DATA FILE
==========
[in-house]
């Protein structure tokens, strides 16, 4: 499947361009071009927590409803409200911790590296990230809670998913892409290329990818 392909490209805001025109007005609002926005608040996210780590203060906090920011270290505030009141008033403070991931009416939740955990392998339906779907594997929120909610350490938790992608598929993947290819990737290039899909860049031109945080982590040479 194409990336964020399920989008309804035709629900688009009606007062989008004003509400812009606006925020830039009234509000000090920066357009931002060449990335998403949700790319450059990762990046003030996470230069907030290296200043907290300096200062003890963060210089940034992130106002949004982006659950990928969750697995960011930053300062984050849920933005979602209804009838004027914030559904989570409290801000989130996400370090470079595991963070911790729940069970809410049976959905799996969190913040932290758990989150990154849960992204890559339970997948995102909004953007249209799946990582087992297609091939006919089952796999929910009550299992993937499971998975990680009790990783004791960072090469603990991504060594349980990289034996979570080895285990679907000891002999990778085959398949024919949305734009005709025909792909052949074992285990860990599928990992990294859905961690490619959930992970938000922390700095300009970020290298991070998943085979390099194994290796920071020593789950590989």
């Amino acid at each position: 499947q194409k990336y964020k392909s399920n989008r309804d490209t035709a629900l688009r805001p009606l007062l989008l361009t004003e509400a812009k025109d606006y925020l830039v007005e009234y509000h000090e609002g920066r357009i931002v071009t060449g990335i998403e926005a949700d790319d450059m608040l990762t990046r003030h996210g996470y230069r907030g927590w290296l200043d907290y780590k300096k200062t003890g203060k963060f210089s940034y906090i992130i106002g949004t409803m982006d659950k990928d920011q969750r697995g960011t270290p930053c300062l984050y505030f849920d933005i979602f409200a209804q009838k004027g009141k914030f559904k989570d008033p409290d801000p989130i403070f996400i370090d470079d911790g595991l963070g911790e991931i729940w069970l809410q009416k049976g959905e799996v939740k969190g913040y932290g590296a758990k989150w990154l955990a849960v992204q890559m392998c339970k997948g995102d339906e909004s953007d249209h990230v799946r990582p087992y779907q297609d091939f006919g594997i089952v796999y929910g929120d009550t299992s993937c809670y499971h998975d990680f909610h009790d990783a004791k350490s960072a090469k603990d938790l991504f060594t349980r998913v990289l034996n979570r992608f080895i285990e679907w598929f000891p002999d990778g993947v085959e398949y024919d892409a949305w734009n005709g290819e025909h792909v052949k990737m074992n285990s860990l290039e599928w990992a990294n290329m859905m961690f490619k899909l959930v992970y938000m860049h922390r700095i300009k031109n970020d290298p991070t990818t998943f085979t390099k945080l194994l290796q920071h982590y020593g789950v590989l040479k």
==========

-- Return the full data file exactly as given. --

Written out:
[in-house]
């Protein structure tokens, strides 16, 4: 499947361009071009927590409803409200911790590296990230809670998913892409290329990818 392909490209805001025109007005609002926005608040996210780590203060906090920011270290505030009141008033403070991931009416939740955990392998339906779907594997929120909610350490938790992608598929993947290819990737290039899909860049031109945080982590040479 194409990336964020399920989008309804035709629900688009009606007062989008004003509400812009606006925020830039009234509000000090920066357009931002060449990335998403949700790319450059990762990046003030996470230069907030290296200043907290300096200062003890963060210089940034992130106002949004982006659950990928969750697995960011930053300062984050849920933005979602209804009838004027914030559904989570409290801000989130996400370090470079595991963070911790729940069970809410049976959905799996969190913040932290758990989150990154849960992204890559339970997948995102909004953007249209799946990582087992297609091939006919089952796999929910009550299992993937499971998975990680009790990783004791960072090469603990991504060594349980990289034996979570080895285990679907000891002999990778085959398949024919949305734009005709025909792909052949074992285990860990599928990992990294859905961690490619959930992970938000922390700095300009970020290298991070998943085979390099194994290796920071020593789950590989």
């Amino acid at each position: 499947q194409k990336y964020k392909s399920n989008r309804d490209t035709a629900l688009r805001p009606l007062l989008l361009t004003e509400a812009k025109d606006y925020l830039v007005e009234y509000h000090e609002g920066r357009i931002v071009t060449g990335i998403e926005a949700d790319d450059m608040l990762t990046r003030h996210g996470y230069r907030g927590w290296l200043d907290y780590k300096k200062t003890g203060k963060f210089s940034y906090i992130i106002g949004t409803m982006d659950k990928d920011q969750r697995g960011t270290p930053c300062l984050y505030f849920d933005i979602f409200a209804q009838k004027g009141k914030f559904k989570d008033p409290d801000p989130i403070f996400i370090d470079d911790g595991l963070g911790e991931i729940w069970l809410q009416k049976g959905e799996v939740k969190g913040y932290g590296a758990k989150w990154l955990a849960v992204q890559m392998c339970k997948g995102d339906e909004s953007d249209h990230v799946r990582p087992y779907q297609d091939f006919g594997i089952v796999y929910g929120d009550t299992s993937c809670y499971h998975d990680f909610h009790d990783a004791k350490s960072a090469k603990d938790l991504f060594t349980r998913v990289l034996n979570r992608f080895i285990e679907w598929f000891p002999d990778g993947v085959e398949y024919d892409a949305w734009n005709g290819e025909h792909v052949k990737m074992n285990s860990l290039e599928w990992a990294n290329m859905m961690f490619k899909l959930v992970y938000m860049h922390r700095i300009k031109n970020d290298p991070t990818t998943f085979t390099k945080l194994l290796q920071h982590y020593g789950v590989l040479k």